These Areas at Risk in Newly Proposed Category 6 for Hurricanes

With warmer temperatures across the globe each year delivering intensified tropical storms, scientists proposed a new category for the five-point scale classifying hurricanes.

A study published Monday in the Proceedings of the National Academy of Sciences suggested a new Category 6 standard for hurricanes, which would describe storms that reach wind speeds of 192 mph or higher. The current five-point system, known as the Saffir-Simpson scale, ranks any storm with winds 157 mph or above as a Category 5 hurricane.

According to the authors behind the study, James Kossin of the First Street Foundation and Michael Wehner of the Lawrence Berkeley National Laboratory, the most intense tropical storms “are becoming more intense and will continue to do so as the climate continues to warm.”

Kossin and Wehner found that there have been five storms over the past decade that would qualify as a Category 6 hurricane, all of which occurred in the Pacific Ocean. Category 5 storms have also become increasingly common in recent years, and the authors found in their study that the chances of storms potentially reaching a Category 6 intensity have “more than doubled” since 1979.

“I think what we really want to make folks to do is to take any hurricane seriously, regardless of category,” Kelly Godsey, senior service hydrologist and meteorologist at the National Weather Service (NWS) in Tallahassee, Florida, said during a phone call with Newsweek regarding the study published this week.

In this NOAA image taken by the GOES satellite, Hurricane Lee crosses the Atlantic Ocean as it moves west on September 8, 2023. Scientists are proposing that a sixth category be added to better describe…

NOAA via Getty Images

What Areas Could Be Most Impacted by Category 6 Storms?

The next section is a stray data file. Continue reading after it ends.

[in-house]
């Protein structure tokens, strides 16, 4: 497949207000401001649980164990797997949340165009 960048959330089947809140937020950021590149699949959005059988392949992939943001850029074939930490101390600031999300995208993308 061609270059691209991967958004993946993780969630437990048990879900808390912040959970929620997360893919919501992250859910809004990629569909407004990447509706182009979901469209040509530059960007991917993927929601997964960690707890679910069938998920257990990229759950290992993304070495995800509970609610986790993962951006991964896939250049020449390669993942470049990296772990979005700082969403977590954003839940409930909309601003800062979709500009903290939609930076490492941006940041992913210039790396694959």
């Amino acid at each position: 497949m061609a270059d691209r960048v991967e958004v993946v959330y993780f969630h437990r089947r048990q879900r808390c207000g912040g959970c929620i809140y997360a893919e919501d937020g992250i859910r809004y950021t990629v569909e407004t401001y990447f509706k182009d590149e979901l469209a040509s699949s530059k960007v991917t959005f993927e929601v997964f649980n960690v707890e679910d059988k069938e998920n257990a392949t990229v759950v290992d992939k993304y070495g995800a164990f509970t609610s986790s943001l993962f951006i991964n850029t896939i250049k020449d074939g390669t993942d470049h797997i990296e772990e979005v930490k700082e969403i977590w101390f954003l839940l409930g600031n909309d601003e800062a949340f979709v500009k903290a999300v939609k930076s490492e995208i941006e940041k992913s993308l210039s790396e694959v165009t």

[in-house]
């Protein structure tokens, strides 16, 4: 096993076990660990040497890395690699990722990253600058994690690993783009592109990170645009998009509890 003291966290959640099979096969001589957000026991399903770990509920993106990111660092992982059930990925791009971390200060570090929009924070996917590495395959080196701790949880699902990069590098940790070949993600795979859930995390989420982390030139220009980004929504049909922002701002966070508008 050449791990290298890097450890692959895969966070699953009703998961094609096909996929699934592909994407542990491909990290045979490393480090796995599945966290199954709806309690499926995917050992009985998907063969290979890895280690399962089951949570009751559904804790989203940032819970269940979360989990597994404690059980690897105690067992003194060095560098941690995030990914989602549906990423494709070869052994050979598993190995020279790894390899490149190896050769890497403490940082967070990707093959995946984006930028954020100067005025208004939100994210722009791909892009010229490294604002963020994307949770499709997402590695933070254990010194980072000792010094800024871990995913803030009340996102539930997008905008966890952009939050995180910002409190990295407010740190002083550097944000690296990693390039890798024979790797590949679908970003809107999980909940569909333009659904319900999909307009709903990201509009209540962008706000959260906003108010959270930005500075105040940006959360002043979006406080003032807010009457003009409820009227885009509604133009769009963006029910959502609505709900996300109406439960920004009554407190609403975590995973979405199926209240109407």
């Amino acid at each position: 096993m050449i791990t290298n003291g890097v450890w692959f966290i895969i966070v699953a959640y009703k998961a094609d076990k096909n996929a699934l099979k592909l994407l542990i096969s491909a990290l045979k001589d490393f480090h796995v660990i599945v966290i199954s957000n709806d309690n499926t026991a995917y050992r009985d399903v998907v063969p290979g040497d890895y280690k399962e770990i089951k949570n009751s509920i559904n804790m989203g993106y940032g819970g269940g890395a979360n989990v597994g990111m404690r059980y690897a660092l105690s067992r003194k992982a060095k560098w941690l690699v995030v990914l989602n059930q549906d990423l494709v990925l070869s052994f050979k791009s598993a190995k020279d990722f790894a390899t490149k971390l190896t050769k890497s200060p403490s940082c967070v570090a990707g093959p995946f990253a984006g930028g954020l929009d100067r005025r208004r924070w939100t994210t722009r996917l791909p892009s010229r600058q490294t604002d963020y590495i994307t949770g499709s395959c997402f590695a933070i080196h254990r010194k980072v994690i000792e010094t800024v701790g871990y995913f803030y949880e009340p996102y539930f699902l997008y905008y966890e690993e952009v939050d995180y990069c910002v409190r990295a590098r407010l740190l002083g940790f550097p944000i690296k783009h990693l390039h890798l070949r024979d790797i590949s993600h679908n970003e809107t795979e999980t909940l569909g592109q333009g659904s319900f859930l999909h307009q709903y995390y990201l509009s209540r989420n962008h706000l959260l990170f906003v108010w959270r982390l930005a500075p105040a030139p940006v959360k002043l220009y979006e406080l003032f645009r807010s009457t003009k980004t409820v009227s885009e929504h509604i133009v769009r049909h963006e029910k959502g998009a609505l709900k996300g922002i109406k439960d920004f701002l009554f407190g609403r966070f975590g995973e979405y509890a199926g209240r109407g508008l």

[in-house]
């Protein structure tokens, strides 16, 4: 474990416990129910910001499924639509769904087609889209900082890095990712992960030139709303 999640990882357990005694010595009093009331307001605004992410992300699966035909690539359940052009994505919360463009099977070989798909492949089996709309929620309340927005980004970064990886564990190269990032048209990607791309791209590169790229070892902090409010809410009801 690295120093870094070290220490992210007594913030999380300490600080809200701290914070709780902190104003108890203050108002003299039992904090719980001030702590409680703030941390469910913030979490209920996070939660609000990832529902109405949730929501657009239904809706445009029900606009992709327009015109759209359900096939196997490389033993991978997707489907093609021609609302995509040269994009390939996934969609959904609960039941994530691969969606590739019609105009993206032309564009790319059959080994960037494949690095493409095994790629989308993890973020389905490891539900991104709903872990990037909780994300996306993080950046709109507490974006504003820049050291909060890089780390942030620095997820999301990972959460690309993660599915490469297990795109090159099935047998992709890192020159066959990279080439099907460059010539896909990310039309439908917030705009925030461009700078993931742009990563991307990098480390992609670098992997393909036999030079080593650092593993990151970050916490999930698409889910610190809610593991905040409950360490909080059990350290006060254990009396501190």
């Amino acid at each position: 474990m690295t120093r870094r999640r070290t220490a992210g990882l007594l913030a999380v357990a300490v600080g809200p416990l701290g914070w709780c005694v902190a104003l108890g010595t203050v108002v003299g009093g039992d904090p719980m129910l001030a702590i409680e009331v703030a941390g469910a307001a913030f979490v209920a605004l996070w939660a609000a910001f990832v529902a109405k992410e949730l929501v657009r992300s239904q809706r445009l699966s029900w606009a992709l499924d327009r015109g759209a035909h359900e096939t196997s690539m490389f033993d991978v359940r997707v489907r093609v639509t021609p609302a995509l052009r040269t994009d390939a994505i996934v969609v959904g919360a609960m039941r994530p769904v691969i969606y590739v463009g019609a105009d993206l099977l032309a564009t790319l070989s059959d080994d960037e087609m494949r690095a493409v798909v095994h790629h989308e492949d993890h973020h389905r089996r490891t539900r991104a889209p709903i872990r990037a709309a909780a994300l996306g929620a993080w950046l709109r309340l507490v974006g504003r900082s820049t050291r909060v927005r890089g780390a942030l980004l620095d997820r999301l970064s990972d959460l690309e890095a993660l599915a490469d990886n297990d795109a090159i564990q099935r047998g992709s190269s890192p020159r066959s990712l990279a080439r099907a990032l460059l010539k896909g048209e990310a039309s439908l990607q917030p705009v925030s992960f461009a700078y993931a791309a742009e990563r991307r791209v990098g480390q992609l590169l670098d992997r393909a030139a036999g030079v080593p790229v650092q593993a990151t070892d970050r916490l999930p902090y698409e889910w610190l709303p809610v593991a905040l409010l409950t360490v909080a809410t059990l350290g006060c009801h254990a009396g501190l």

According to Godsey, the increasing intensity of hurricanes brings more risks than just higher wind speeds. Tropical storms are also judged on three other categories—storm surge, flooding rain and tornadoes—and Godsey highlighted that “the stronger the storm, in general, the more energy that’s transferred to the ocean,” which can generate powerful storm surges once the system makes landfall.

Areas in the United States that are already particularly vulnerable to storm surges, then, are likely to be hit the hardest by a potential Category 6-level storm, Godsey said. This includes coastal cities in the Gulf of Mexico and up the Eastern coastline, including inland communities in the mid-Atlantic region and New England that may get hit as storms move further inshore.

“Where we’re most densely populated, of course, are where you’re going to have the potential for the greatest loss of life,” Godsey added, recalling the impact of Hurricane Katrina on New Orleans in 2005, or the devastating flooding that hit the New York City metropolitan area in fall 2022, as Tropical Storm Ian made its way inland, even after downgrading from a hurricane.

“I think when we talk about heavy rain … any city is going to be vulnerable to devastating flooding,” the forecaster continued. “The urban areas more so, because when we’re in a densely populated area, obviously there’s more people, but where does that water go?”

Why Add a Category?

Kossin and Wehner’s study published this week adds to the growing discussion about methods weather authorities can utilize to better convey the range of impact from more intense hurricanes.

“You know, the niche of a Category 6 certainly gets people’s attention,” Godsey told Newsweek. “The thing that I would always message back as part of the National Weather Service is that, you know, hurricanes are more than just wind speed.”

Recent climate studies have found that over the past 50 years, nine out of 10 tropical storm-related deaths were due to water impact, as noted in an August 2023 blog post by National Hurricane Center Director Michael Brennan. Storm surge accounted for 49 percent of all deaths directly linked to tropical storms. In comparison, wind-related deaths accounted for one in seven incidents during the same period.

“Water doesn’t necessarily seem threatening,” Godsey said. “But that’s another part, a very crucial part of a hurricane that people seem to discount. And you know, if a storm was getting more intense, yes, it’s going to lead to greater surge.”

The NWS’ message to those faced with a tropical storm, Godsey added, is to “run from the water and hide from the wind.”